RICHMOND — For casual visitors to Richmond’s waterfront, recent investments have been a good thing.

“It looks 100 percent better,” lifelong resident Sylvia Averell said.

Work wrapped up at the end of April on a project to replace the bulkhead that supports the boat launch for the Swan Island ferry, operated by the state Department of Inland Fisheries & Wildlife, and now the season at the recreational area is underway.

“It took longer than anticipated,” John Pratte said. “We had some challenges with the ice and water conditions. We had early ice melt and flood, but the (Wyman and Simpson) workers did a good job and were good to work with.”

Pratte, a wildlife biologist, manages the recreational area that encompasses the island in the Kennebec River at the head of Merrymeeting Bay.

While residents like Averell could see the construction work in progress, they couldn’t see an equally important project that was also completed this spring.


“We rolled out an online reservation system,” Pratte said. Available both on Swan Island Wildlife Management Area’s Facebook page and on its website,, the system allows visitors to book a reservation for day use or for camping, sign up for events and reserve space on the ferry that serves the island.

“People have been asking if they can use their credit cards, because they might not have cash for firewood,” he said. “They can do it from their smart phones if they want.”

These projects, like the acquisition of the new ferry in 2015, are intended to attract more people to use the island recreation area.

“We have been incrementally growing our reservation rates over the last four year and we hope to see the trend continue,” he said.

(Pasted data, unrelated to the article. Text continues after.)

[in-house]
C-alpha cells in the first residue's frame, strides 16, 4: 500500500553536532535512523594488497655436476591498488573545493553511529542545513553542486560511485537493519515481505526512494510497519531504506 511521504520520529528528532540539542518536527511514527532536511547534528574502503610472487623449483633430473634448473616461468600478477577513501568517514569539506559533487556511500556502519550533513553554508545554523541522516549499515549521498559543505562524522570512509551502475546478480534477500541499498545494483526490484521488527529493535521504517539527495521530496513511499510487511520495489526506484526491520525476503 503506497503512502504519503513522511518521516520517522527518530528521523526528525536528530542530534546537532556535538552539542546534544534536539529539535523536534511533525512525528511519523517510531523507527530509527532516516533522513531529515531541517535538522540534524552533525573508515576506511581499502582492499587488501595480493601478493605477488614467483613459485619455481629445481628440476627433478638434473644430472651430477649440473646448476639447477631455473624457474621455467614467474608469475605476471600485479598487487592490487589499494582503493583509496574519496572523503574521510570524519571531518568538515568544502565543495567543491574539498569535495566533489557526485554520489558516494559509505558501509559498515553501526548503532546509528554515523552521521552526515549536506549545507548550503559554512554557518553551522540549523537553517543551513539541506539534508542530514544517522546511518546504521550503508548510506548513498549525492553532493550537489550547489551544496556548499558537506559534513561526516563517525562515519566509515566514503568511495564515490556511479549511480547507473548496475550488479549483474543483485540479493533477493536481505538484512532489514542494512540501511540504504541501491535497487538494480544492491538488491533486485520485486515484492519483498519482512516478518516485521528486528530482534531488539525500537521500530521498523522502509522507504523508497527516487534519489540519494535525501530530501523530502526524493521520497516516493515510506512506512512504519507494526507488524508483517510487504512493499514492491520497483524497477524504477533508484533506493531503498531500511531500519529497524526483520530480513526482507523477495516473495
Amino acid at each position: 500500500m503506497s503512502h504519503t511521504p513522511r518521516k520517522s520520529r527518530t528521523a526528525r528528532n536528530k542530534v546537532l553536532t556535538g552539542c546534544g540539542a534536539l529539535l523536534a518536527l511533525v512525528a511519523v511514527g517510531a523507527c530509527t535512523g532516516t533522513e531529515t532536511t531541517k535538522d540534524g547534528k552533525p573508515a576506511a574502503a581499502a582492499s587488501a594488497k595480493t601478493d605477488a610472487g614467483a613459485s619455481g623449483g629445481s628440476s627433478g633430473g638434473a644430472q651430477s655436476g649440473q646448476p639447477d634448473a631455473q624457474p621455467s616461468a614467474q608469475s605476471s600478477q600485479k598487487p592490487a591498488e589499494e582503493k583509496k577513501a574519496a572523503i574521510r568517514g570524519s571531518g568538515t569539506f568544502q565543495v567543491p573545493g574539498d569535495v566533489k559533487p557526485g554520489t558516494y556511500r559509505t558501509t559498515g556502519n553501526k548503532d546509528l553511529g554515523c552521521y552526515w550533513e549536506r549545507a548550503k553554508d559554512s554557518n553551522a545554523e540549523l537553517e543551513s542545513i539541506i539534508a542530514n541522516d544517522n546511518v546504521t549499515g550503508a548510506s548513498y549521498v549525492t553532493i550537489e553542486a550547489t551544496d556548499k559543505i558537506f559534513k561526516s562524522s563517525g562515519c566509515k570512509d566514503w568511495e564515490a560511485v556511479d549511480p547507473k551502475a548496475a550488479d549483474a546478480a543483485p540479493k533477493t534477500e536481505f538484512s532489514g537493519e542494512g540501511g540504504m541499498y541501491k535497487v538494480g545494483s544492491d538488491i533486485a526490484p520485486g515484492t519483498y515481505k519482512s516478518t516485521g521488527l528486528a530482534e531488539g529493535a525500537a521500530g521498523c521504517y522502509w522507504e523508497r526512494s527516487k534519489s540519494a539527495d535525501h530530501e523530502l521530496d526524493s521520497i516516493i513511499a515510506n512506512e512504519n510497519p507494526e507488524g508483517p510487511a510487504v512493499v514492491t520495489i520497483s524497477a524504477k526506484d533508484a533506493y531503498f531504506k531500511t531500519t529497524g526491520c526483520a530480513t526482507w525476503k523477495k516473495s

With the new season comes an updated calendar of events, including lobster bakes once a month from June to September, the Swan Island Family Field Day on June 24, a road race in July as a part of Richmond Days, and a variety of wildlife and historical tours.

From now until June, Pratte said, school groups have scheduled outings on Mondays and Wednesdays.


The island, 4 miles long and up to three-quarters of a mile wide in the Kennebec River between Richmond and Dresden, offers camping, hiking and wildlife viewing. It was also once where nearly 100 people lived in the town of Perkins, abandoned since the 1940s. Some buildings remain at the north end of the island.

“We’re almost booked for Memorial Day weekend,” he said.

The construction project, which totaled about $300,000, replaced the bulkhead that supports the boat landing started in late November and wrapped up at the end of April with the paving of the parking lot. The project raised the level of the Richmond boat landing by 8 to 10 inches and contoured the space to take care of some erosion and reduce sedimentation from storm water run off.

It was scheduled for the winter months so that the native populations of sturgeon would not be disturbed.

During the course of the project, Pratte said Wyman and Simpson workers found the fill in the bulkhead area contained bricks and several dump truck loads of sawdust and a couple of bicycles.

“The way the crib work was constructed suggested there were buildings there at one time,” he said. “The Richmond waterfront seems to change every decade.”


For Averell, the work was worth it.

“It’s a beautiful spot and we’re lucky to have it,” she said.

Jessica Lowell — 621-5632

[email protected]

Twitter: @JLowellKJ

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